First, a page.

Monday, March 23, 2009

Markets trade in sync

If you are used to watching multiple related markets, you will notice, that they tend to trade in sync. If the ES is going down, you expect the YM, the NQ, the major European markets to do the same. They usually do, but there are differences and you can profit from these.

First a word of caution: Never trade the lagging contract in the direction of the leading contract. There is a reason it lags.

Globetrader_00

ES is the leading contract in all my setups. I seldom trade it, I use it to define the major market trend.

Above you see the ES making a leg down. The CAC40 (french index) followed that last leg down, but the DAX, while trading to the downside is hesitant. That's a great example of a lagging contract.

Seeing this scenario the first impulse is: Ha, they missed it, for whatever reason they missed that downtrend in the market and are still holding support on Dax.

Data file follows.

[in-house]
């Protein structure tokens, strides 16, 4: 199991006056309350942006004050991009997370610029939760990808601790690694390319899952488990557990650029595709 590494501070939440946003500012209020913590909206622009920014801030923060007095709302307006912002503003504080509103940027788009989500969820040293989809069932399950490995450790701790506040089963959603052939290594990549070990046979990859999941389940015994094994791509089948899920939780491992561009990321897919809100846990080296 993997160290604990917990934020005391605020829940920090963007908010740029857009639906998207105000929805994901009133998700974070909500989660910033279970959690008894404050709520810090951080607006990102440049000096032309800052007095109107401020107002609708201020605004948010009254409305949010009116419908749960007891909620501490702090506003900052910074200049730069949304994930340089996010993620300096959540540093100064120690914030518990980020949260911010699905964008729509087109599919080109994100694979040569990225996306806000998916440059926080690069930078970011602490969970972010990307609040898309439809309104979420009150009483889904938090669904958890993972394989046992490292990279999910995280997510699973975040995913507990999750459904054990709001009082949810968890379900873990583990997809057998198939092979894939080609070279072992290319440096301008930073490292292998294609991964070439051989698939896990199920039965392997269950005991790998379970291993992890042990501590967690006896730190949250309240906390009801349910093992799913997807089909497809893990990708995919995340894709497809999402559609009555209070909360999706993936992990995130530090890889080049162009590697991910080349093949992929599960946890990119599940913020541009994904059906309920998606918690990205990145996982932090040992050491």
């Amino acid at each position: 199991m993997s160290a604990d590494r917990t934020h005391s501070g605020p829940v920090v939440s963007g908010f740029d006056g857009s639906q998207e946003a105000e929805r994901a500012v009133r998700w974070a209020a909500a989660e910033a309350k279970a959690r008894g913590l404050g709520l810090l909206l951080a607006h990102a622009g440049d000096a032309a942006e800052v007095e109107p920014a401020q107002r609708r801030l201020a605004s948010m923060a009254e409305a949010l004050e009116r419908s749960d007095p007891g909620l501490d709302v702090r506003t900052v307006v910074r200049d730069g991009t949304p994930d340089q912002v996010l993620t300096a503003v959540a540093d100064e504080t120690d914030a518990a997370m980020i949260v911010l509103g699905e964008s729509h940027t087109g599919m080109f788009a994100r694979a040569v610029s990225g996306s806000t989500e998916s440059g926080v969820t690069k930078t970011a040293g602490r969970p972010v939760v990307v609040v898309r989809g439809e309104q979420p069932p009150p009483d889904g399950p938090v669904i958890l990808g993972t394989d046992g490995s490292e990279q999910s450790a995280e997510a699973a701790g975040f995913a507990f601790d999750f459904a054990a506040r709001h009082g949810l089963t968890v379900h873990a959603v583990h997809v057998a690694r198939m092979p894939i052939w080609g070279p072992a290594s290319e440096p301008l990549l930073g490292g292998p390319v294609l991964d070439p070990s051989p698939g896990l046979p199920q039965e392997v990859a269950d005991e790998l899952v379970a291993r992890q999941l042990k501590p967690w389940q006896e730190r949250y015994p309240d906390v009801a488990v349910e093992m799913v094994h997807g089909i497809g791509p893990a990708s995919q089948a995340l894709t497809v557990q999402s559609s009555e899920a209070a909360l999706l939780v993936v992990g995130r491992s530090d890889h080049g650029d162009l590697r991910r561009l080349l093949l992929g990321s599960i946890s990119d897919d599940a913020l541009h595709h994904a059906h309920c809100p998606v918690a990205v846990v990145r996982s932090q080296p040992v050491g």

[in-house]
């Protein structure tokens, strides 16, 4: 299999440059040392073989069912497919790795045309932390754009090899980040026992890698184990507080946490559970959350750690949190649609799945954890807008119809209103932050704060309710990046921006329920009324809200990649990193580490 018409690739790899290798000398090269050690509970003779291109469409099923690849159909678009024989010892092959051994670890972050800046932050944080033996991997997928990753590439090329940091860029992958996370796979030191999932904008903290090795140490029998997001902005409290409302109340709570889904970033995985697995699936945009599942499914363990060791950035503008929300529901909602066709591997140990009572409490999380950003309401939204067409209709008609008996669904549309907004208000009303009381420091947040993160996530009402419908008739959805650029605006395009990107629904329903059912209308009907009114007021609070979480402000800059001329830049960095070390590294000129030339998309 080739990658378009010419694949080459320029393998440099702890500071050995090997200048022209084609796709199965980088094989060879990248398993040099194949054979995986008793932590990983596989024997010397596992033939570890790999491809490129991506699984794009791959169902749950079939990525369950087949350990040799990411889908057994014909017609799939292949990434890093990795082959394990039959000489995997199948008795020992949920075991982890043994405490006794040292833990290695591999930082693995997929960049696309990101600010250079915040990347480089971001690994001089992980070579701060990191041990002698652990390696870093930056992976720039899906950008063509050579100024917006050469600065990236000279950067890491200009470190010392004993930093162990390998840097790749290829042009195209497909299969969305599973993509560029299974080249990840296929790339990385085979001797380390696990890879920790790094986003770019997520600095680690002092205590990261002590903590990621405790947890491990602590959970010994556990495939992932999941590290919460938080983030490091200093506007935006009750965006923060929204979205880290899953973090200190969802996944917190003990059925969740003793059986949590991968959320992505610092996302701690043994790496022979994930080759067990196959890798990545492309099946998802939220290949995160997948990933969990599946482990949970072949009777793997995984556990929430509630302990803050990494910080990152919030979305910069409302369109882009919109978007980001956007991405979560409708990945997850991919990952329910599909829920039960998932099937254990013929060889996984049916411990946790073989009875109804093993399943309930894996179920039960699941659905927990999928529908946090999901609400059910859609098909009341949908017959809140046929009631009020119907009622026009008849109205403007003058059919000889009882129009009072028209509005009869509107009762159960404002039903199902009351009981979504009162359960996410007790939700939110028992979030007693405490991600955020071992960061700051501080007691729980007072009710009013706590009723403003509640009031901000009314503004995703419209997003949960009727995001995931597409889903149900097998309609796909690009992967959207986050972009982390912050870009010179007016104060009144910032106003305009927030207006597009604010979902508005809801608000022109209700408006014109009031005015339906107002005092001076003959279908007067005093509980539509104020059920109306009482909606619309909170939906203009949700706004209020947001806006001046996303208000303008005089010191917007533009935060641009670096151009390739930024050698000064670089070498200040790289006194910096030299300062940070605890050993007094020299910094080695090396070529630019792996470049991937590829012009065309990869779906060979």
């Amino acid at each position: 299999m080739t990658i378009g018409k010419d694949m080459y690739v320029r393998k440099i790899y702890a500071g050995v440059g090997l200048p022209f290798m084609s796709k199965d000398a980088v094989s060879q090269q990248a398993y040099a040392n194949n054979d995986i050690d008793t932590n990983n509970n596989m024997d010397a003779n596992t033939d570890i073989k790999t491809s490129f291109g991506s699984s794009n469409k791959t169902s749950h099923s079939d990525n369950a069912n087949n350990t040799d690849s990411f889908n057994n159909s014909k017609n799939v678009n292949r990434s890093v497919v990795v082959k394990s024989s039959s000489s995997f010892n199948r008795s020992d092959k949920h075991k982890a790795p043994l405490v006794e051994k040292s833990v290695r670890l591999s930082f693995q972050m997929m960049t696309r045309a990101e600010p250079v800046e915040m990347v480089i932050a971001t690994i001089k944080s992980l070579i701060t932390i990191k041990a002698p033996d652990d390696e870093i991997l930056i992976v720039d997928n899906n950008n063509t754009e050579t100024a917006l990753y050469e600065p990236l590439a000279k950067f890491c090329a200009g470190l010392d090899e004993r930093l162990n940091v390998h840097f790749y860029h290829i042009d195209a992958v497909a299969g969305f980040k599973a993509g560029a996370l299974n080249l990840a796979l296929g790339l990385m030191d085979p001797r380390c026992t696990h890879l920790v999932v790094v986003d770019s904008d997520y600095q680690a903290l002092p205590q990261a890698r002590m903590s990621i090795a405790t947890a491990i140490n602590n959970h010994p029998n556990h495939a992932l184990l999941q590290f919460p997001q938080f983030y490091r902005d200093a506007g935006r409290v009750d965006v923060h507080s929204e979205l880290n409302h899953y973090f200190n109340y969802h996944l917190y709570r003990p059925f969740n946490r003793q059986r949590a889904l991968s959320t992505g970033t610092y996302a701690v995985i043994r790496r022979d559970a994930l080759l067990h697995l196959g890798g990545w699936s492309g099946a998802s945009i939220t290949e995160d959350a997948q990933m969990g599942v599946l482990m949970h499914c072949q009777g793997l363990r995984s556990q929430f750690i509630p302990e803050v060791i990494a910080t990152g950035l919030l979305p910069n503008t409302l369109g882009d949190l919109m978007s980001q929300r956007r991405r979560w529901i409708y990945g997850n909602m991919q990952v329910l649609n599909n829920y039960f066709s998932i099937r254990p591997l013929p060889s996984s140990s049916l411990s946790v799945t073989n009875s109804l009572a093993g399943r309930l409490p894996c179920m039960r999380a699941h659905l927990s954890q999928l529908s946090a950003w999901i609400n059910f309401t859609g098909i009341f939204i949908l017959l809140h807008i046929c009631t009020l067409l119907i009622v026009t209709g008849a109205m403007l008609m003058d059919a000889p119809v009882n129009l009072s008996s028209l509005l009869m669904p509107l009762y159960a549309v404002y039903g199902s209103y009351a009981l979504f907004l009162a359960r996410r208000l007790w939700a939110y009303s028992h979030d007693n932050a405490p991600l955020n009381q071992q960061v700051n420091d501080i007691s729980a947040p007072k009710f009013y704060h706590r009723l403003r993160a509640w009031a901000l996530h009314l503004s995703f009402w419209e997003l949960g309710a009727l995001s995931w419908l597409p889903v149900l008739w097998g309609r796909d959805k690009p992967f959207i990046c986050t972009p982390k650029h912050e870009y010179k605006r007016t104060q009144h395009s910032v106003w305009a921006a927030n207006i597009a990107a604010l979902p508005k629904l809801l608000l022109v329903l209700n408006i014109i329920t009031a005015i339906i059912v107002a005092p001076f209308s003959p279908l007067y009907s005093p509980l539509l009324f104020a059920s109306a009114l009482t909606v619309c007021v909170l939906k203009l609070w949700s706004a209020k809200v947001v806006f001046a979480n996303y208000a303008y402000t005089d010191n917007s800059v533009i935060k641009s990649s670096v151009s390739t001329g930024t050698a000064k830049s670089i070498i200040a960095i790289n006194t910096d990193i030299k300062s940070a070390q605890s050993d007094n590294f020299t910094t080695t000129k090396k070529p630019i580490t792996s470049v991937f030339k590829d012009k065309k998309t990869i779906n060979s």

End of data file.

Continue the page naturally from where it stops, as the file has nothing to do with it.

You sheep!

I have no idea why Dax is holding up, but that market has a lot of strength. Take a deep breath, you have missed nothing, instead pull up your trading charts for the DAX and wait for a signal to go long. The moment the ES turns, DAX will explode.

Globetrader_02

Of course, if ES takes another leg down, even the strong ones will follow, but that's what Stops are for.

2 comments:

FX said...

Very nice example. I'm usually "the sheep" and tend to go in lagging pair in forex and not the leading one. Many times it's not good idea. I never thought about something like this, to use that lag information if things reverse

newtonlinchen said...

Excellent. That's the way I trade brazilian index futures with an eye on the DJIA, S&P.

Sometimes brazilian index (Ibovespa) laggs on the downside and explodes to the upside, just as in your Dax example.

Right now I working in quantifying this approach and perhaps make it automated.